Saturday, March 31, 2007

A “Detailed” PBX Explanation That Won’t Go Over Your Head… Hopefully.

A “Detailed” PBX Explanation That Won’t Go Over Your Head… Hopefully.

Hey guys. Today I’m going to talk about Private Automatic Branch eXchange, or “PBX.” Nowadays, it’s referred to anything related to telephony, but the term originated from the telephone exchange that consisted of manually operated switches connecting phone calls. PBX was initially used for a private network, e.g. a company’s office building. Everything connected to a PBX were eventually dubbed “extensions,” which is a term familiar to everyone who was ever asked for an “extension” during a phone call. Connections out of the private exchange are connected through trunk lines (Interesting fact: “Trunk” originated from the thick gray cables used in early telephony that reminded people of elephant trunks, and the telephone poles that were basically tree trunks).

I mentioned that PBX used to be manually operated by operators. You may remember old movies where an operator would actually answer the phone when a character wanted to make the call, and had to ask to be connected. Eventually switches were replaced by automated electromechanical, and then electronic switching systems, called PABX (Private Automatic Branch eXchange). PBX in the industry was then renamed PMBX (Private Manual Branch eXchange). The term “PBX” eventually came back into use in place of PABX because it was such a widely used term, and had familiarity with those who used the new switch operating systems. Those of you at work who have to dial “0” or “9” to dial out an “outside number” are using a PBX line. Now you have a term to go with the system you use everyday.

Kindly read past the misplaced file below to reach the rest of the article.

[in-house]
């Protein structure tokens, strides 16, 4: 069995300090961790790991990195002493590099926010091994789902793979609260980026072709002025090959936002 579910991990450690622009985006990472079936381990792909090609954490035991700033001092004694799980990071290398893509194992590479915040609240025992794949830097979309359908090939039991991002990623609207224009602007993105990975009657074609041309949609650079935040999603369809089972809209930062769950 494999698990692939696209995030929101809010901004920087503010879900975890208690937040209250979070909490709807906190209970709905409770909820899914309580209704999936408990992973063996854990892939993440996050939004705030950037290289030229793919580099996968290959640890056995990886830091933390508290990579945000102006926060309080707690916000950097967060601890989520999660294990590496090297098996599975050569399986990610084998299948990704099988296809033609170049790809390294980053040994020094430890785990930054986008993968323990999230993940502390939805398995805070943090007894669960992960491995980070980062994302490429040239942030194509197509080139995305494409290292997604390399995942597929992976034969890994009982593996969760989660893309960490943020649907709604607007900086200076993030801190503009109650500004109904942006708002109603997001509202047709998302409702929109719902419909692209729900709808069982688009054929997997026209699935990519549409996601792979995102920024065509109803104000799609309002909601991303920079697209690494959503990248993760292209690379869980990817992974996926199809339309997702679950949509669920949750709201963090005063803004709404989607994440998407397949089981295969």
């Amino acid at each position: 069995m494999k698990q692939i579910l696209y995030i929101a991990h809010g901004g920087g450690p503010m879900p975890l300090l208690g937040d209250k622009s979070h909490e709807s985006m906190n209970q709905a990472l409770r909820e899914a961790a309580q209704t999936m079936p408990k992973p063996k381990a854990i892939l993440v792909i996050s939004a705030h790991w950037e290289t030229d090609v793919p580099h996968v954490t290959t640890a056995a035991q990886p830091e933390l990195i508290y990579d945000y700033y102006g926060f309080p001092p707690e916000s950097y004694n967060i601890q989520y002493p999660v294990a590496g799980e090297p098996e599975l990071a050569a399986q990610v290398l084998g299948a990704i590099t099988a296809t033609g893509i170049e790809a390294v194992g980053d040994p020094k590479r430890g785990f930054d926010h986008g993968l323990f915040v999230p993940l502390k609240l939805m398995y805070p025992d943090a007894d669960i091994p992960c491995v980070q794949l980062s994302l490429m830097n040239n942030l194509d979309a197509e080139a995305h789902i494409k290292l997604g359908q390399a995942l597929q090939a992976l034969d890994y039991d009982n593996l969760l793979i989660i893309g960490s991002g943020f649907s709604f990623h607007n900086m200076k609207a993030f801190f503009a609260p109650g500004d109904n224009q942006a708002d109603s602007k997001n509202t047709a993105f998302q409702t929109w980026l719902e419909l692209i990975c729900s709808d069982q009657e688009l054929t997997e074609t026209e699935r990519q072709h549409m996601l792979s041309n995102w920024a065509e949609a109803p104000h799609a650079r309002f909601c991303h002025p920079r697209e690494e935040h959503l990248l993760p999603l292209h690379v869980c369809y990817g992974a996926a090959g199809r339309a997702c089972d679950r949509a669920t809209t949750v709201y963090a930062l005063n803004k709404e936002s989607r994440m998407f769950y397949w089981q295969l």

For those of you reading this and find the information dense, I’ll breakdown PBX’s three main duties:
1) Establishing connections (circuits) between the telephone sets of two users (e.g. mapping a dialed number to a physical phone, ensuring the phone isn't already busy)
2) Maintaining such connections as long as the users require them (i.e. channeling voice signals between the users)
3) Providing information for accounting purposes (e.g. metering calls)
Different manufacturers have developed different features for PBX, which include but not limited to: auto dialing, call forwarding, call transfer, call waiting, conference calling, music on hold, and voice mail.

The advent of the Internet has changed PBX systems with the use of VoIP. Yes, I’ve mentioned VoIP again folks. Right now, IP Centrex (contraction of Central Telephone Exchange) is very popular, but far from the original concept of PBX. We’ll have to see if VoIP technology will dominate this sector of telecommunications as much as it seems to be dominating the residential phone and cell phone industry.